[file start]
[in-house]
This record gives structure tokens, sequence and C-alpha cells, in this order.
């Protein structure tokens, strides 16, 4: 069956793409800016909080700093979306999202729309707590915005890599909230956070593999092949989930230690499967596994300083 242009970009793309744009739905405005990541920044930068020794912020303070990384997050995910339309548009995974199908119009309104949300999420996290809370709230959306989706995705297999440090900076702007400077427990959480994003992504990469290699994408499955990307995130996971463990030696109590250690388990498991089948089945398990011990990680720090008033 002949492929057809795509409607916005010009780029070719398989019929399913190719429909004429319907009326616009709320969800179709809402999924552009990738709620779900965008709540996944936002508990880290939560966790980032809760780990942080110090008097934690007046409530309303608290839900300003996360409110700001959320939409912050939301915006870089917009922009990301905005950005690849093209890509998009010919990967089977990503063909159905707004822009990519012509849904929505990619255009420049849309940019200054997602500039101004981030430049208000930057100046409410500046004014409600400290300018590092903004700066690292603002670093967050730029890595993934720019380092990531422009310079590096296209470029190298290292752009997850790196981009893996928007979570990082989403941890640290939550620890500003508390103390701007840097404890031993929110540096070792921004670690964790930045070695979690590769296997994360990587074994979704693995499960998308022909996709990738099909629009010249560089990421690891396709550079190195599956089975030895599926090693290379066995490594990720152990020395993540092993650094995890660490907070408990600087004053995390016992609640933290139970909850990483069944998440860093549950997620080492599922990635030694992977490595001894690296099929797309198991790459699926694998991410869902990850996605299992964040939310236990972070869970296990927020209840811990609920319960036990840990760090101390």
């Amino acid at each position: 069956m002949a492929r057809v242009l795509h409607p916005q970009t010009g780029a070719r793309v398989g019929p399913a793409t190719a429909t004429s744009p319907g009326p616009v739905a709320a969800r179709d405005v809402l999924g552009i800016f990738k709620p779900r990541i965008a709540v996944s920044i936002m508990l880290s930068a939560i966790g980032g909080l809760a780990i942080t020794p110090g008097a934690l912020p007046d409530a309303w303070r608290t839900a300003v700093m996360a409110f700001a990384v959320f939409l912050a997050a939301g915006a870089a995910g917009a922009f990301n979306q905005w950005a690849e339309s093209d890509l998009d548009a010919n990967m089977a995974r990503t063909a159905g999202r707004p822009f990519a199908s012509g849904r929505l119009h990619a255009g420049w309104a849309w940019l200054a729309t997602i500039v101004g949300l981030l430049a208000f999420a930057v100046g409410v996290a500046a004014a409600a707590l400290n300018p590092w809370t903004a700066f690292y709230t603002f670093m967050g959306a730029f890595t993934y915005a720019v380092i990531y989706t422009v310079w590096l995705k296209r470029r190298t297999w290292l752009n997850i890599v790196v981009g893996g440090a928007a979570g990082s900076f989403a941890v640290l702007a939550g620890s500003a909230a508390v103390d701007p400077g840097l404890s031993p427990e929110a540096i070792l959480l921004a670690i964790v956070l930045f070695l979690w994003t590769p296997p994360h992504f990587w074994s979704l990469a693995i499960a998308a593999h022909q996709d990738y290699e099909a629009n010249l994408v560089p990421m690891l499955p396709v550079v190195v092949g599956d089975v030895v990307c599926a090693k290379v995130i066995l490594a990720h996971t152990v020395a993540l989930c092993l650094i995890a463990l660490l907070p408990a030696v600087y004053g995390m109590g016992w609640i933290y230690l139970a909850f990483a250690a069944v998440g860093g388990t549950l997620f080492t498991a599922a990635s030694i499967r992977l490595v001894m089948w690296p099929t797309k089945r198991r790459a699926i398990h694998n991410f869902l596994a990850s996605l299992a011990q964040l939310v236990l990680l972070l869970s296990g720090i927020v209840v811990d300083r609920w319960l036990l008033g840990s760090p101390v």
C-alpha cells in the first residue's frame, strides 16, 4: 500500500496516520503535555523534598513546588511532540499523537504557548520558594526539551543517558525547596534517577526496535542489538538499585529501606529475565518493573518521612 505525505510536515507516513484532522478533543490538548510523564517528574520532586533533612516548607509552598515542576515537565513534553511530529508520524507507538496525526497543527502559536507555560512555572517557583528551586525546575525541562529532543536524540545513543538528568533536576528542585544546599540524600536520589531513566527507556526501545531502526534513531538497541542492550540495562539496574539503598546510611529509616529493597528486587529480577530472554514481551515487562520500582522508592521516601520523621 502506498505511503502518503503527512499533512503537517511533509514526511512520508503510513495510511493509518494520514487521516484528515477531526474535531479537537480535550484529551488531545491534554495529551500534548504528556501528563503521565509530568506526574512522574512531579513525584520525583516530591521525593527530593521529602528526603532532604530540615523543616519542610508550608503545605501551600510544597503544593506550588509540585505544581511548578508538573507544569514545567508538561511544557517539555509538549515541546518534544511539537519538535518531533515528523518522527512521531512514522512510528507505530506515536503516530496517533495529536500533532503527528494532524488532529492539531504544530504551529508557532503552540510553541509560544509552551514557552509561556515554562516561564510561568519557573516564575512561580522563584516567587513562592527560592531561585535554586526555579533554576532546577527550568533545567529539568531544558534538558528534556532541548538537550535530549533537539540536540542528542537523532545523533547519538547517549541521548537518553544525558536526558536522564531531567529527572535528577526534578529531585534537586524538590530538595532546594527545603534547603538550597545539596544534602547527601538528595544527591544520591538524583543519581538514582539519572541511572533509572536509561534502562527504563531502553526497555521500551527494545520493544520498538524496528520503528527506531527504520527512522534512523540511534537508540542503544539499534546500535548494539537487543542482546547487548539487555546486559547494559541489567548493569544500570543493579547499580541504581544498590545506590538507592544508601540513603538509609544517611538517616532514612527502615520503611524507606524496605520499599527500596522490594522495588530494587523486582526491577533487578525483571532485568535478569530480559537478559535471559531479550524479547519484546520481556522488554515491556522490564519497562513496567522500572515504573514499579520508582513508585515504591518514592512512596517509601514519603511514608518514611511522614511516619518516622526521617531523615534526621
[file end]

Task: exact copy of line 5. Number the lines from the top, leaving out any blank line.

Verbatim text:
C-alpha cells in the first residue's frame, strides 16, 4: 500500500496516520503535555523534598513546588511532540499523537504557548520558594526539551543517558525547596534517577526496535542489538538499585529501606529475565518493573518521612 505525505510536515507516513484532522478533543490538548510523564517528574520532586533533612516548607509552598515542576515537565513534553511530529508520524507507538496525526497543527502559536507555560512555572517557583528551586525546575525541562529532543536524540545513543538528568533536576528542585544546599540524600536520589531513566527507556526501545531502526534513531538497541542492550540495562539496574539503598546510611529509616529493597528486587529480577530472554514481551515487562520500582522508592521516601520523621 502506498505511503502518503503527512499533512503537517511533509514526511512520508503510513495510511493509518494520514487521516484528515477531526474535531479537537480535550484529551488531545491534554495529551500534548504528556501528563503521565509530568506526574512522574512531579513525584520525583516530591521525593527530593521529602528526603532532604530540615523543616519542610508550608503545605501551600510544597503544593506550588509540585505544581511548578508538573507544569514545567508538561511544557517539555509538549515541546518534544511539537519538535518531533515528523518522527512521531512514522512510528507505530506515536503516530496517533495529536500533532503527528494532524488532529492539531504544530504551529508557532503552540510553541509560544509552551514557552509561556515554562516561564510561568519557573516564575512561580522563584516567587513562592527560592531561585535554586526555579533554576532546577527550568533545567529539568531544558534538558528534556532541548538537550535530549533537539540536540542528542537523532545523533547519538547517549541521548537518553544525558536526558536522564531531567529527572535528577526534578529531585534537586524538590530538595532546594527545603534547603538550597545539596544534602547527601538528595544527591544520591538524583543519581538514582539519572541511572533509572536509561534502562527504563531502553526497555521500551527494545520493544520498538524496528520503528527506531527504520527512522534512523540511534537508540542503544539499534546500535548494539537487543542482546547487548539487555546486559547494559541489567548493569544500570543493579547499580541504581544498590545506590538507592544508601540513603538509609544517611538517616532514612527502615520503611524507606524496605520499599527500596522490594522495588530494587523486582526491577533487578525483571532485568535478569530480559537478559535471559531479550524479547519484546520481556522488554515491556522490564519497562513496567522500572515504573514499579520508582513508585515504591518514592512512596517509601514519603511514608518514611511522614511516619518516622526521617531523615534526621